Music In The Relics

The Koch dynasty, established by Maharaja Biswa Singh, and expanded by King Naranarayan and Bir Chilarai in the 16th century heralded a golden chapter in Assam’s history. Every year, the State celebrates the birth anniversary of Chilarai, also known as the ‘Kite King’ due to his likeness to a kite in his swiftness of movement on the battlefield. The government has also been conferring Bir Chilarai Award every year since 2005, honouring persons displaying rare courage and bravery.

But despite his glorious achievements, Chilarai has remained largely neglected in the present-day society of Assam. We must remember that his glorious reign has also left behind a large number of cultural relics of great historical significance and research value.

Indrajit Narayan Dev, a noted personality from the film industry and a direct descendant of the Koch Dynasty has recently produced and directed a music video ­- Na Jujor Ronuwa: The Rebirth of the Koches, which highlights the rich and vibrant history and culture of the Koch community. But most importantly, the music video depicts the ancient edifices and the characteristics of the Koch Dynasty, when so much we ought to be proud of now sadly appears more as ruins of architectural grandeur, a mere shadow of their former glory.

Relics are often viewed as the purveyors of culture, the concrete evidence of the long history and cultural traditions of a state and a people. The decrepit state of these relics, that have got such immense potential to attract tourists from various parts of the country and even abroad, testifies to the sheer negligence on the part of the authorities.

As informed by Indrajit Narayan Dev, apart from highlighting the history and culture, the music video should work as an eye-opener for the government to work for the preservation of such a heritage, which is crumbling – due to environmental influences. The need of the hour is to formulate laws aimed at the protection of ancient relics through preservation and restoration programmes. Dev also feels that such initiatives will not only inspire, but also instill a sense of respect in the new generation to look at their history with pride.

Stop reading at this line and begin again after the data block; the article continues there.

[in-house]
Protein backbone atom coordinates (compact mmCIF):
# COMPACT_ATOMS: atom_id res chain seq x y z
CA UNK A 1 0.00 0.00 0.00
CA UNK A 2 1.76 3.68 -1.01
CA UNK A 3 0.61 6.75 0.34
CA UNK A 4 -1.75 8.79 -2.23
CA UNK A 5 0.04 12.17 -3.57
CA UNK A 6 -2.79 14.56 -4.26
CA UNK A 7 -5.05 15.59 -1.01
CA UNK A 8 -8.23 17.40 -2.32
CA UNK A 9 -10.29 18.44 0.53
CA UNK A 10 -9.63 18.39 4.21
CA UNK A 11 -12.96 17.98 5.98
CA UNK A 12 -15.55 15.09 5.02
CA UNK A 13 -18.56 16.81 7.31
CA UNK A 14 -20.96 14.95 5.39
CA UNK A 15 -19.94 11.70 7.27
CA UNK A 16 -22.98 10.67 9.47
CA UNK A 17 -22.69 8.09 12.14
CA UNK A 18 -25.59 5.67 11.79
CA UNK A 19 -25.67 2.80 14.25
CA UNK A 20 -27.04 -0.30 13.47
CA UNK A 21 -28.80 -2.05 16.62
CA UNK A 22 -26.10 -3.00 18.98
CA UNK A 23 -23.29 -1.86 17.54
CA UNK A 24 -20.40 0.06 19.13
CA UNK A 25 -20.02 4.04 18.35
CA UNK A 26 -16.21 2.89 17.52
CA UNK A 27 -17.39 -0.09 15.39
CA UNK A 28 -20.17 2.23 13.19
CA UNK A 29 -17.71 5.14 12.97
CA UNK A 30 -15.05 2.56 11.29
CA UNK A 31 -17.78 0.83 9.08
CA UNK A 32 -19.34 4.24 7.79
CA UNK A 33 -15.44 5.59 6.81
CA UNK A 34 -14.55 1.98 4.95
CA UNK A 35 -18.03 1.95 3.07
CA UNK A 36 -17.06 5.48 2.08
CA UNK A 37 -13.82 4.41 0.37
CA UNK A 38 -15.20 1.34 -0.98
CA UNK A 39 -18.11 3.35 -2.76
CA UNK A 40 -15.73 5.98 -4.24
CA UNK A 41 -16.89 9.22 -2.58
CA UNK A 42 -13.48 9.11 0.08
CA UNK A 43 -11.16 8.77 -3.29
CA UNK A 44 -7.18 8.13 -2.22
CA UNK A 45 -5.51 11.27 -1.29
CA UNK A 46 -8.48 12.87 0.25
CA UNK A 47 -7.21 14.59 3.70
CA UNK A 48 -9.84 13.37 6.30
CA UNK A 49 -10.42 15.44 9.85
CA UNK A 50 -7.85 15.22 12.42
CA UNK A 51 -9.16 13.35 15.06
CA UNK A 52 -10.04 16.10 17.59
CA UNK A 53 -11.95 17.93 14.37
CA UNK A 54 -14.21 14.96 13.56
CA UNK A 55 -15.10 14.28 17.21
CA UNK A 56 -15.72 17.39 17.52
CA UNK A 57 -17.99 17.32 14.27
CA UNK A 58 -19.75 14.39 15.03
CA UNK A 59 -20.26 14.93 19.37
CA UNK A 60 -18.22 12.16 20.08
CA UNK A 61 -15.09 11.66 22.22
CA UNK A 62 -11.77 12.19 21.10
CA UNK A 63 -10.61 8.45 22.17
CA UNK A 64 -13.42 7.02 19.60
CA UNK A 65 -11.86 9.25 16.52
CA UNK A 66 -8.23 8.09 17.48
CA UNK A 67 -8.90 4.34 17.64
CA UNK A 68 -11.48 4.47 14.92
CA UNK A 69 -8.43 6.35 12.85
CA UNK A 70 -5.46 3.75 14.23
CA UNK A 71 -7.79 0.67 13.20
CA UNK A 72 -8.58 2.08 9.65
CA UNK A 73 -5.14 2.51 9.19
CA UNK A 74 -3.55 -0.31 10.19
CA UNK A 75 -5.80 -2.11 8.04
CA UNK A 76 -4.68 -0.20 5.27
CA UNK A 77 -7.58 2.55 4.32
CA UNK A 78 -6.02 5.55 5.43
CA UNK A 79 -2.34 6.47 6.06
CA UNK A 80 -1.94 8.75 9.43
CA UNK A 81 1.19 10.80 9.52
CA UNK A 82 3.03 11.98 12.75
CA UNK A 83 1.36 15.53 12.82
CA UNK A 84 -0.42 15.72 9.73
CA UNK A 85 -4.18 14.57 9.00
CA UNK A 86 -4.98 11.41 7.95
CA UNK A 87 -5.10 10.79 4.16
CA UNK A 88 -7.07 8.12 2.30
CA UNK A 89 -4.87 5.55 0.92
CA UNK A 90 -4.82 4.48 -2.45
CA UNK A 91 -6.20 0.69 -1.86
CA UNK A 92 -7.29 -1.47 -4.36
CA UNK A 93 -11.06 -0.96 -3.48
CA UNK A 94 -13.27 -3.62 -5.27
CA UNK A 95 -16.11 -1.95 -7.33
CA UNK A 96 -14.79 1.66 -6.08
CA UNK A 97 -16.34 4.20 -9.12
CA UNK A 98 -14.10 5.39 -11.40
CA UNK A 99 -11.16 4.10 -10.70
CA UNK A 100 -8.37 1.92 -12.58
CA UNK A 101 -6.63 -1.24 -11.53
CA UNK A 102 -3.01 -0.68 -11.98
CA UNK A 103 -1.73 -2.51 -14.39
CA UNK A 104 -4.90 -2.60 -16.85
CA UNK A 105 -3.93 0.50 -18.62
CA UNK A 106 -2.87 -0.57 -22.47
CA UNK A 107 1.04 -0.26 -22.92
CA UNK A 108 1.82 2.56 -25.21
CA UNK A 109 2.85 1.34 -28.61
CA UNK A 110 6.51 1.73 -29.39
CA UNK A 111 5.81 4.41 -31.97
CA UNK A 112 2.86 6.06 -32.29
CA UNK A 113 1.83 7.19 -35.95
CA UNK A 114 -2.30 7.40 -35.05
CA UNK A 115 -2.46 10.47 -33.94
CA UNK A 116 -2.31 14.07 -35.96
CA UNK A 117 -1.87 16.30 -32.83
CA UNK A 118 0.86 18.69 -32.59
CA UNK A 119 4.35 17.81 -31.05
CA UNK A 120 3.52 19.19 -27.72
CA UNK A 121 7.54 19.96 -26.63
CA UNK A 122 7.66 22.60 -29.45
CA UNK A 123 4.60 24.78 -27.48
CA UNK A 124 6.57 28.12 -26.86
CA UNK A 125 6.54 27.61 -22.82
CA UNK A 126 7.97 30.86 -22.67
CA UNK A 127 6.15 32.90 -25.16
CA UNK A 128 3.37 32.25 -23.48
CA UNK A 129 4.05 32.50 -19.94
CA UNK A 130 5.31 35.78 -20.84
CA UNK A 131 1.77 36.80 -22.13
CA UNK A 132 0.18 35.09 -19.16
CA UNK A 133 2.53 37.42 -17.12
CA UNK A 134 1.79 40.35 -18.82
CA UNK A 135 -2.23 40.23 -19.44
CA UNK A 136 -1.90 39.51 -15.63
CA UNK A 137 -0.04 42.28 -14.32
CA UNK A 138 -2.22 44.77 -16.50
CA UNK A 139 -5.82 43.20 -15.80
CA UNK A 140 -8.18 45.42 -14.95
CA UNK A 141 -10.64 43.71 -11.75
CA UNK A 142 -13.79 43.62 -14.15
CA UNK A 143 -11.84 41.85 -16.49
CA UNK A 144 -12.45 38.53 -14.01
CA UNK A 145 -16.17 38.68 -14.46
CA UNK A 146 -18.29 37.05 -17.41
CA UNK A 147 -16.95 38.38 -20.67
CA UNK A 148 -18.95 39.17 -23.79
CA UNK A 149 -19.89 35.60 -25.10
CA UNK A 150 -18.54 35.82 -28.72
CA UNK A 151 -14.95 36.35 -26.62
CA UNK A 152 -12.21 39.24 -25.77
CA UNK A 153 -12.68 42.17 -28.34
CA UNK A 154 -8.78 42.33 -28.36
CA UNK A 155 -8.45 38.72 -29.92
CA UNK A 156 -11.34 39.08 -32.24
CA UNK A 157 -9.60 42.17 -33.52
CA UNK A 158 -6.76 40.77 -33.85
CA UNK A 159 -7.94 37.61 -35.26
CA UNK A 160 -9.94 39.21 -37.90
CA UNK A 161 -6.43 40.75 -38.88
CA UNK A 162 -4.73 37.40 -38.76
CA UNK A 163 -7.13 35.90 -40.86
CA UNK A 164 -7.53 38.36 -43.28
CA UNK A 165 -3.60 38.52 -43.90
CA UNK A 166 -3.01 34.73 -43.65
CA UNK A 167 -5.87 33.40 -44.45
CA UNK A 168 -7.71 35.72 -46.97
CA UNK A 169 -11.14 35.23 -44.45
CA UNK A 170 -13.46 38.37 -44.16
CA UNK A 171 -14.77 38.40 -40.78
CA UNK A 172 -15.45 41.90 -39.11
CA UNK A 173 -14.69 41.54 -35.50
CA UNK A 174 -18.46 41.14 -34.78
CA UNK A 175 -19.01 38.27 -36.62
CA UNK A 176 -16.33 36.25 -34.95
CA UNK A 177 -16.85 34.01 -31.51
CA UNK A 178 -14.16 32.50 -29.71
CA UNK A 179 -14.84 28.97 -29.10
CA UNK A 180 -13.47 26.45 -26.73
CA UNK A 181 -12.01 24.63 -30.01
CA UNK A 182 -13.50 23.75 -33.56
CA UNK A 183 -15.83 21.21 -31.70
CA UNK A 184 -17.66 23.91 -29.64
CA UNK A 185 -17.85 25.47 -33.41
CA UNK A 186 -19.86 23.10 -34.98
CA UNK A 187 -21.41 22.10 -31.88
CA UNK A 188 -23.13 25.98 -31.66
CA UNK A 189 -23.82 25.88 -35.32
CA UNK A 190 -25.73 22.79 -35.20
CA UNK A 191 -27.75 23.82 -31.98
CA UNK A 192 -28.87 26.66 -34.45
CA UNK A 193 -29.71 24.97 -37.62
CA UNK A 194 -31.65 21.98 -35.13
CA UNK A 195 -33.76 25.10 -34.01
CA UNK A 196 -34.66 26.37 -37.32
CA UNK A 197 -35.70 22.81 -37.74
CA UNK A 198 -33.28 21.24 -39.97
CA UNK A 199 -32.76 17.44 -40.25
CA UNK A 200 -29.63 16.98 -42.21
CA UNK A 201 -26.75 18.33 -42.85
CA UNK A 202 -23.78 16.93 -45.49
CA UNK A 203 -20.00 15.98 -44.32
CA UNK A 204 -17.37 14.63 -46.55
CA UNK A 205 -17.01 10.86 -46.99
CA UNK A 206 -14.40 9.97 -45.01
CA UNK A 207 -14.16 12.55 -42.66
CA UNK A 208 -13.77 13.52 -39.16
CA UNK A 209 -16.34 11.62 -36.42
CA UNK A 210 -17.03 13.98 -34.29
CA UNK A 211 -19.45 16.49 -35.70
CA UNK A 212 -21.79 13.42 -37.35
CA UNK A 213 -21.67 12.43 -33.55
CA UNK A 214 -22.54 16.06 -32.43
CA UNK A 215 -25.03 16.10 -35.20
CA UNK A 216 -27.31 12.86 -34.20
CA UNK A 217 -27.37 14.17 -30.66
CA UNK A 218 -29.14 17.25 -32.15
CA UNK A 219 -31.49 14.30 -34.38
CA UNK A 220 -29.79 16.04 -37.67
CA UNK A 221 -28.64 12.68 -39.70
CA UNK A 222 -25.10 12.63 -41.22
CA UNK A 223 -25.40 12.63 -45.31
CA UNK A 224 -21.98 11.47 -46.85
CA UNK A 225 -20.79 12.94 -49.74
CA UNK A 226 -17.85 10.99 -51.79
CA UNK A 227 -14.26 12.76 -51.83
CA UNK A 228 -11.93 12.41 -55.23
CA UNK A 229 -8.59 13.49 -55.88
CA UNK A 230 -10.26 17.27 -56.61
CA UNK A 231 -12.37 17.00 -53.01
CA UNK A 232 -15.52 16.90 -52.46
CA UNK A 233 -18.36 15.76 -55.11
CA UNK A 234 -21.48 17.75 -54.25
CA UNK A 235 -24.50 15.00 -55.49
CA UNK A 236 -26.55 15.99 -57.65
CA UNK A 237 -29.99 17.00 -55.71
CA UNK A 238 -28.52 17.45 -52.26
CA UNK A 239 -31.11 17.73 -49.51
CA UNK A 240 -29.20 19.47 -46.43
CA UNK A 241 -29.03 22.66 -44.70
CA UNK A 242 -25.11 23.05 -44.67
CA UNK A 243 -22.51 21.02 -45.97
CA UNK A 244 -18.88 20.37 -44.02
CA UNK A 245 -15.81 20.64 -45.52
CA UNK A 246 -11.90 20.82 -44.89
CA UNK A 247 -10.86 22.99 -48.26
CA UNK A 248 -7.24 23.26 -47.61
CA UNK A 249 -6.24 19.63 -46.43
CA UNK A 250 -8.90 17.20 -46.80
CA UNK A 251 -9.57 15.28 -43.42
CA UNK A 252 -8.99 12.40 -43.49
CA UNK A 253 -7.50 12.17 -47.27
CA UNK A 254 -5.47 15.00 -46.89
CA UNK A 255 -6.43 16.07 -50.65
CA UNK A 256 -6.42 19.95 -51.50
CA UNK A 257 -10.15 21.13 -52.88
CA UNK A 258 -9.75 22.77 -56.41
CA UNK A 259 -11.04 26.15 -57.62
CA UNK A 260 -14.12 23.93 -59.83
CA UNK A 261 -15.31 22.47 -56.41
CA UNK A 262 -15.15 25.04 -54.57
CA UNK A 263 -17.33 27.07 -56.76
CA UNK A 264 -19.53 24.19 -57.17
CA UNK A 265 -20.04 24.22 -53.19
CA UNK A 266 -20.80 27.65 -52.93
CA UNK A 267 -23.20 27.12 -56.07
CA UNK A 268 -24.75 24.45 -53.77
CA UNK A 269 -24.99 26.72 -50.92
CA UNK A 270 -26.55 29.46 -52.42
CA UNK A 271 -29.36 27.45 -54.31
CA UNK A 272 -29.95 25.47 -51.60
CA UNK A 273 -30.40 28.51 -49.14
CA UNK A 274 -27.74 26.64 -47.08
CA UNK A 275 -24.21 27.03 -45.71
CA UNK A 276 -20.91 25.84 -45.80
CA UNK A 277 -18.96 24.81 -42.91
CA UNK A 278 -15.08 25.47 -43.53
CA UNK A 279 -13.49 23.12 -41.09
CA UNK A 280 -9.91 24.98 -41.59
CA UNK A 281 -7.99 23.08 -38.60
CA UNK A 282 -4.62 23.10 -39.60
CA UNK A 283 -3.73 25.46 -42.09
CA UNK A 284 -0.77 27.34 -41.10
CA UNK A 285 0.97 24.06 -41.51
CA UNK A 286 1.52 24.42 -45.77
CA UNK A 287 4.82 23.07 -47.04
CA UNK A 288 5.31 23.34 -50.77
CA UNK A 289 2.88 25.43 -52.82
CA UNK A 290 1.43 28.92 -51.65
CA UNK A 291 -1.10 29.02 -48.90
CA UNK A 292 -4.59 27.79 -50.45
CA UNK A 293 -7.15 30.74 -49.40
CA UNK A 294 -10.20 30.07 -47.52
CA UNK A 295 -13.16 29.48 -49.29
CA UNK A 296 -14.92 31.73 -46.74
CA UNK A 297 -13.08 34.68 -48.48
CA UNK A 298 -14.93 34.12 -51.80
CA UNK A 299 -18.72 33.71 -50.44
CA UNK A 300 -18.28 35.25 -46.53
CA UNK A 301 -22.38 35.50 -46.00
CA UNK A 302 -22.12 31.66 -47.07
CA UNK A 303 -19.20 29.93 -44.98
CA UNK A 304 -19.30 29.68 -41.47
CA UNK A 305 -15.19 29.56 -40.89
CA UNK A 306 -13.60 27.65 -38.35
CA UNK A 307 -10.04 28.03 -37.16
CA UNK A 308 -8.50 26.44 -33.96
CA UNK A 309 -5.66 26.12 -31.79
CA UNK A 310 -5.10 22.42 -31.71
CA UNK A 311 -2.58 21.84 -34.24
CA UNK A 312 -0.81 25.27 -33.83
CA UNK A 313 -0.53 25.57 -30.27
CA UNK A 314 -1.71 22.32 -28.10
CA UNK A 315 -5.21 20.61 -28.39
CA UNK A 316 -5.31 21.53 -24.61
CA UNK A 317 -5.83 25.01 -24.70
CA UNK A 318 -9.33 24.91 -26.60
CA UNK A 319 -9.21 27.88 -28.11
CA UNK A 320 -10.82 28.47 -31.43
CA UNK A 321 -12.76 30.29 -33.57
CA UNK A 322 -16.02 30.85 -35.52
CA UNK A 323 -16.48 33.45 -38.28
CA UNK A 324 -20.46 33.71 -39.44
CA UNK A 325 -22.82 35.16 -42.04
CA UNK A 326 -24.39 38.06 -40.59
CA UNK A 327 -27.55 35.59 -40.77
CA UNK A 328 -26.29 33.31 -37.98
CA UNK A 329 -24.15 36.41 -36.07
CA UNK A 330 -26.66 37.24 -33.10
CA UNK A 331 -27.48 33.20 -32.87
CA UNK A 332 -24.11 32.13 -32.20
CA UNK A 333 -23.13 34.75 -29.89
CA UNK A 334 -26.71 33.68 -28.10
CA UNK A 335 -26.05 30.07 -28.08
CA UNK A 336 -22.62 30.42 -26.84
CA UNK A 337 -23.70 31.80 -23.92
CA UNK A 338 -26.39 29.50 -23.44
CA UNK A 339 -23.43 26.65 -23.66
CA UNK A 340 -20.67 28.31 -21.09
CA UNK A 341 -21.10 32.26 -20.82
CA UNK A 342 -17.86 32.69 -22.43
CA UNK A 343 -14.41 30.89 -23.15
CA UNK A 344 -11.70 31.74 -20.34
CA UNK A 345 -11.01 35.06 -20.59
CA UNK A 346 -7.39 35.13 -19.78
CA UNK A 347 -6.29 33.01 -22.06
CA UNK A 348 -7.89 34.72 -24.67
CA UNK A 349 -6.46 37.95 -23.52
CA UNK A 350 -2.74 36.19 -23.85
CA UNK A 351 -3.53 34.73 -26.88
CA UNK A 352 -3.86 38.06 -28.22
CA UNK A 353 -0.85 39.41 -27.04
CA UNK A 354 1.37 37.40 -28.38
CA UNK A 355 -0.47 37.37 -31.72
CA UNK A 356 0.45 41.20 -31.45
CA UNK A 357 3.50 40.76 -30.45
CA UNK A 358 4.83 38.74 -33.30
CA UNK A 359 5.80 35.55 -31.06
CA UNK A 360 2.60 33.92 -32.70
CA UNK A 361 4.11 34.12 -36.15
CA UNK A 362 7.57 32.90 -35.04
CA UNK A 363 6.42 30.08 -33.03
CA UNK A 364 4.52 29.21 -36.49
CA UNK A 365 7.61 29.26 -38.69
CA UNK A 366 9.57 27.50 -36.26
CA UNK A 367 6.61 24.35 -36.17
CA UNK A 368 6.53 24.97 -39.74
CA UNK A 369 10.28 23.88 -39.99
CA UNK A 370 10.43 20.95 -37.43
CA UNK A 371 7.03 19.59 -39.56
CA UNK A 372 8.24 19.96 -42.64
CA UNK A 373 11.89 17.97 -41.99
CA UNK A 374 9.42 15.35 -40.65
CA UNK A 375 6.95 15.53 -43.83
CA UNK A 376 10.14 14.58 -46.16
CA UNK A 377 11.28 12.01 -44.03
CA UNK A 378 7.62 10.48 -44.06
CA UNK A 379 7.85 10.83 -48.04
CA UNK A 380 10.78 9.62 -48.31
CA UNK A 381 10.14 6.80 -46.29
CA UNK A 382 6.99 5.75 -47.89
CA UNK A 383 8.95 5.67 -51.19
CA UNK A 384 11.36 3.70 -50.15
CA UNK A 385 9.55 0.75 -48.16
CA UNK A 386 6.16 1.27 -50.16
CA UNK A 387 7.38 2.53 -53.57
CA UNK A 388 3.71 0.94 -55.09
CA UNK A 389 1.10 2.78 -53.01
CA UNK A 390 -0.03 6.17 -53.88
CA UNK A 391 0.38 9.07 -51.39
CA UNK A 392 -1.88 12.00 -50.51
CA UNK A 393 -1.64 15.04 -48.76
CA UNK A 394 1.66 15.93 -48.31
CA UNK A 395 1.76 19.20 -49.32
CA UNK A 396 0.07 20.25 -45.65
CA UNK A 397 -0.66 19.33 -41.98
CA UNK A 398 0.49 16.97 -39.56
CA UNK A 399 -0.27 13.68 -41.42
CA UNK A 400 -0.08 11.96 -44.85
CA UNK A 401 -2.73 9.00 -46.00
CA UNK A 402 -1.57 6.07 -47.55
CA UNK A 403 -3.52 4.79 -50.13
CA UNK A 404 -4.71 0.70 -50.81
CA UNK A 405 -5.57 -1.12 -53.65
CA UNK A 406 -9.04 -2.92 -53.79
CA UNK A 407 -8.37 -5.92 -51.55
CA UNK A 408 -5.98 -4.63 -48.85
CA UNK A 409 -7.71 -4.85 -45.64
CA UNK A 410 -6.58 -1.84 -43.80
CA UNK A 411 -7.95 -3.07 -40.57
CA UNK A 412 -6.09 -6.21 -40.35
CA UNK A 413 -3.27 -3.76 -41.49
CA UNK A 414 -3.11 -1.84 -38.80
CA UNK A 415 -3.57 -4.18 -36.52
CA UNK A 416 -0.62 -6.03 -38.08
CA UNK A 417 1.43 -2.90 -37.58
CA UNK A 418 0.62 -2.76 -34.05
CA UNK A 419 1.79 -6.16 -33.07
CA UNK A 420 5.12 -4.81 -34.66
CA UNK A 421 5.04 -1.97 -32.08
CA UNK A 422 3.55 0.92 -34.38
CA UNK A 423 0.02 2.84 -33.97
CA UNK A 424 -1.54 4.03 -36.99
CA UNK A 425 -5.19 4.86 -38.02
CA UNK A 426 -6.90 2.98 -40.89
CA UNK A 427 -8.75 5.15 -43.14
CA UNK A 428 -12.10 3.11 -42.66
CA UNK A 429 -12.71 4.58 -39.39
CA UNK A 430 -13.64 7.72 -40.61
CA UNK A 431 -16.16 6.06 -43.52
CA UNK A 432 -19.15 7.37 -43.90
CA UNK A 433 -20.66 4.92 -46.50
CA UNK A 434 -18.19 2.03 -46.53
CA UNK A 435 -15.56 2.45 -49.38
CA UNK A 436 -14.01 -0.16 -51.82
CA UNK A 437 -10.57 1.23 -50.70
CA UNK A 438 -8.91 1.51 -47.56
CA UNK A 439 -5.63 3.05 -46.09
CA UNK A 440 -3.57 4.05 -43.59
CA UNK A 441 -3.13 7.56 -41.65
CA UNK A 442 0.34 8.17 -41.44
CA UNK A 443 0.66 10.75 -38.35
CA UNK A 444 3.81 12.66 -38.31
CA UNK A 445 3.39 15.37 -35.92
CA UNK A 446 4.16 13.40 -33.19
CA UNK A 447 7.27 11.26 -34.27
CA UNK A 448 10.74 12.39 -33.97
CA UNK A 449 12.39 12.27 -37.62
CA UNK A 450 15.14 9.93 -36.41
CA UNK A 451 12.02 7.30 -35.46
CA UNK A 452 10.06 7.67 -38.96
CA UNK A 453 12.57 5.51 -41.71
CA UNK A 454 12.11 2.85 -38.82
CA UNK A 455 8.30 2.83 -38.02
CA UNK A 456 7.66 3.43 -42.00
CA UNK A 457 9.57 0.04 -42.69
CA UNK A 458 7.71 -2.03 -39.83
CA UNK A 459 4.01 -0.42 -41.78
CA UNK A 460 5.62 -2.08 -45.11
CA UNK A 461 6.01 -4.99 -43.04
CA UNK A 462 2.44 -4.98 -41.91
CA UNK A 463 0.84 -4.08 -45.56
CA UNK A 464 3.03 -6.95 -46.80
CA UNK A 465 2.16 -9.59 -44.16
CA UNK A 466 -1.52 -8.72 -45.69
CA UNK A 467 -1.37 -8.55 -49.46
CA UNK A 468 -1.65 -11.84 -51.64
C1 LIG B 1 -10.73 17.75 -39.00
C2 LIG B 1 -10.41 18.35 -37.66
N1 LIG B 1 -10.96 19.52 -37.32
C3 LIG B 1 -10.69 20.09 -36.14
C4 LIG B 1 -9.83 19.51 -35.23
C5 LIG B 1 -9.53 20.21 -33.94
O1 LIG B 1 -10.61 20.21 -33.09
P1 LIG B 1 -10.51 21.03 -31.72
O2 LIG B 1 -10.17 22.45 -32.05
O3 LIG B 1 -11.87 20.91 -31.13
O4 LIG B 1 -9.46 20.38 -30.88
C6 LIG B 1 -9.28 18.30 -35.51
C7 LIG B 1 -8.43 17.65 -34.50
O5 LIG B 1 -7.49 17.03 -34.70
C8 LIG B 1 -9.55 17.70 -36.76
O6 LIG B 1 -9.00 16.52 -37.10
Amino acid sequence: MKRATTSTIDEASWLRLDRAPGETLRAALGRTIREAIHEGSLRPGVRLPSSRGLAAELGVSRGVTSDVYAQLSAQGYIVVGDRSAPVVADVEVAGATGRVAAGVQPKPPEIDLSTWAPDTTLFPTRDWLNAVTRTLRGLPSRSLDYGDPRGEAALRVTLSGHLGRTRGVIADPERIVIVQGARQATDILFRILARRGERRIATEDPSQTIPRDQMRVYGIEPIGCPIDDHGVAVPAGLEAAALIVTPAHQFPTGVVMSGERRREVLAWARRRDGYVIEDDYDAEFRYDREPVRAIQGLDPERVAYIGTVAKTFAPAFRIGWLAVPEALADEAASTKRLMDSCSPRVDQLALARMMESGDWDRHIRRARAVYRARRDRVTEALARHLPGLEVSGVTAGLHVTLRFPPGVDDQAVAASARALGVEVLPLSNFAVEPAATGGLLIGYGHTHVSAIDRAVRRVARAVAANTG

Featuring traditional Koch Rajbongshi folk music and culture, the track written by noted lyricist Ibsonlal Barua, has been rendered by popular singer Joy Barua, who has also composed the song.

A number of princely families of the Koch lineage hailing from Darrang, Bijni, Beltola, Chidli, Cooch Behar and Raikot have contributed with their inputs and ideas to the music video.

A number of artistes from the Koch Rajbongshi community, with their traditional attire, also figure in the video. The video covers different parts of Assam including Kokrajhar, Dhubri, Goalpara, Bongaigaon, Gouripur and Majuli. In north Bengal, it has covered Cooch Behar, Madhupur, Jalpaiguri, Dinhatta, bordering Bangladesh, banks of the Kosi river in Nepal, Chikanjhar forests, bordering Bhutan, and some places in Jharkand.

Choreographed by Koch David Yor, the video has been edited by Ashim Sarmah, and cinematographed by Amiya Ranjan Das and Raaj Ahmed. While Abani Tanti has handled the sound engineering, Dhruba Rabha has worked as the visual effects supervisor. The video has already been made available on YouTube.

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